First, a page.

6 13. a. Current ratio will be unaffected. Inventories are replaced with either cash or accounts receivable, but total current assets are unchanged. b. Current ratio will be unaffected. Accounts due are replaced with the bank loan, but total current liabilities are unchanged. c. Current ratio will be unaffected. Receivables are replaced with cash, but total current assets are unchanged. d. Current ratio will be unaffected. Inventories replace cash, but total current assets are unchanged. 14. The current ratio will be unaffected. Inventories replace cash, but total current assets are unchanged. The quick ratio falls, however, since inventories are not included in the most liquid assets. 15. Average collection period equals average receivables divided by average daily sales: Average collection period 6,333 9,800/ days Days sales in inventories 2 days 73,000/ Annual cost of goods sold = $10, /30 = $121, ,667 Inventory turnover times per year 10,
7 18. a. Interest expense = 0.08 $10 million = $800,000 Times interest earned = $1,000,000/$800,000 = 1.25 b. 1,000, ,000 Cash coverage ratio ,000 c. 1,000, ,000 Fixed payment coverage , , a. ROA = asset turnover operating profit margin = = 0.15 = 15% b. If debt/equity = 1, then debt = equity, so total assets are twice equity. assets 2 20,000 8,000 8,000 ROE ROA debt burden % equity 1 20,000 8, Total sales = $3, /20 = $54,750 Asset turnover ratio = $54,750/$75,000 = 0.73 ROA = asset turnover operating profit margin = = = 3.65% 21. Debtequity ratio longterm debt equity longterm debt 0.4 longterm debt = 0.4 $1,000,000 = $400,000 $1,000,000 Current assets Current liabilities 2.0 and current assets = $200,000 Therefore, current liabilities = $200,000/2 = $100,000 = notes payable Total liabilities = $500,
8 Total assets = total liabilities + equity = $500,000 + $1,000,000 = $1,500,000 Total debt ratio = $500,000/$1,500,000 = 0.33 Book debt Book equity Market equity 2 Book equity Book debt Market equity EBIT = revenues COGS depreciation = $3,000,000 $2,500,000 $200,000 = $300,000 Interest = 8% of face value = $80,000 Times interest earned = $300,000/$80,000 = 3.75 Est time: The firm has less debt relative to equity than the industry average, but its ratio of EBIT plus depreciation to interest expense is lower. Perhaps the firm has a lower ROA than its competitors and is therefore generating less EBIT per dollar of assets. Perhaps the firm pays a higher interest rate on its debt. Or perhaps its depreciation charges are lower because it uses less capital or older capital. 25. A decline in market interest rates will increase the value of the fixedrate debt and thus increase the marketvalue debtequity ratio. By this measure, leverage will increase. The decline in interest rates will also reduce the firm s interest payments on the floatingrate debt, which will increase the times interest earned ratio. By this measure, leverage will decrease. The impact of the lower rates on leverage is thus ambiguous. The firm has higher indebtedness relative to assets but greater ability to cover its cashflow obligations. 48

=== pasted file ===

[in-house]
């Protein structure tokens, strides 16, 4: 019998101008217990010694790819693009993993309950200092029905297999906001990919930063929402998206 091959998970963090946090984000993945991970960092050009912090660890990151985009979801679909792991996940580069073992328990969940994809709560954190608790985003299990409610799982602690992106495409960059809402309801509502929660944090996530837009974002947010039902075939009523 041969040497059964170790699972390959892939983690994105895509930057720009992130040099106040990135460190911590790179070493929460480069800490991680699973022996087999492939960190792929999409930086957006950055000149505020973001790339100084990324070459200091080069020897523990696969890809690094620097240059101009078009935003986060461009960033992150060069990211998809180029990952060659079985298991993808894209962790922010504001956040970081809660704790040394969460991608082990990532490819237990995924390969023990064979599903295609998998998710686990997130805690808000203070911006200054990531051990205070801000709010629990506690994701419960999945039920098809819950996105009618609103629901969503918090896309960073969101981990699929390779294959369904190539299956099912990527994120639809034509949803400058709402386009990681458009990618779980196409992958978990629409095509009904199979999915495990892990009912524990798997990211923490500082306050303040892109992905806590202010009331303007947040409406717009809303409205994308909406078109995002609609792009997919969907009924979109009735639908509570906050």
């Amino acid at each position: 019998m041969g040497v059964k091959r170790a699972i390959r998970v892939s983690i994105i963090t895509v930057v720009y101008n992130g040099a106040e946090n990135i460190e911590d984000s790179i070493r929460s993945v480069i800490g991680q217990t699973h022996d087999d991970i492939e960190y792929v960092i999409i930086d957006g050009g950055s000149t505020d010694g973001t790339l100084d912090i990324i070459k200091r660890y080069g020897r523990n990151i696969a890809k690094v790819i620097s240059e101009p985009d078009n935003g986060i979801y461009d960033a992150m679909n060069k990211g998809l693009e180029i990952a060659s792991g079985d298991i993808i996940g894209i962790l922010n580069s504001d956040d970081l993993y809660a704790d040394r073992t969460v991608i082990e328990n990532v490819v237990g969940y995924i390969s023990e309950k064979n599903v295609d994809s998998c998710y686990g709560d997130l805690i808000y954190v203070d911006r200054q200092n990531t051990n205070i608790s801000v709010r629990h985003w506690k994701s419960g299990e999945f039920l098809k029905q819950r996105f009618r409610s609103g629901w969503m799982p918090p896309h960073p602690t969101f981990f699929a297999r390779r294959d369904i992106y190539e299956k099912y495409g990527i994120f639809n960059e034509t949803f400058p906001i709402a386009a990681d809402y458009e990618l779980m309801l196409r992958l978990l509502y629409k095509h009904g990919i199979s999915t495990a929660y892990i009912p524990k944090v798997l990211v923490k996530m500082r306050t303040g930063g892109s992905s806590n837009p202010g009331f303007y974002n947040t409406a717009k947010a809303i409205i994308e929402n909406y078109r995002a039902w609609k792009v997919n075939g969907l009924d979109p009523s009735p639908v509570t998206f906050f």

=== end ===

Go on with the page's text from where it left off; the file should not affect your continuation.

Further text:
9 26. a. The shipping company, which has more tangible assets, will tend to have the higher debtequity ratio. (See Chapter 15, Sections 15.3 and 15.4, for a discussion of the reasons that firms holding tangible assets with active secondary markets tend to maintain higher debtequity ratios.) b. United Foods is in a more mature industry and probably has fewer favorable opportunities for reinvesting income. We would expect United Foods to have the higher payout ratio. c. The paper mill will have higher sales per dollar of assets. It is less capitalintensive (that is, has less capital per dollar of sales) than the integrated firm. d. The discount outlet sells many of its goods for cash. The power company bills monthly and usually gives customers a month to pay bills and therefore will have the longer collection period. e. Fledging Electronics will have the higher priceearnings multiple, reflecting its greater growth prospects. 27. Leverage ratios are of interest to banks or other investors lending money to the firm. They want to be assured that the firm is not borrowing more than it can reasonably be expected to repay. Liquidity ratios are also of interest to creditors who prefer that a firm s current assets are well in excess of its current liabilities. Liquidity ratios are especially important to those who lend to the firm for short periods, for example, by extending trade credit. If a firm buys goods on credit, the seller wants to know that, when the bill comes due, the firm will have enough cash on hand to pay it. Efficiency ratios might be of interest to stock market analysts who want to know how well the firm is being run. These ratios are also of great concern to the firm s own management, which needs to know if it is running as tight a ship as its competitors. 49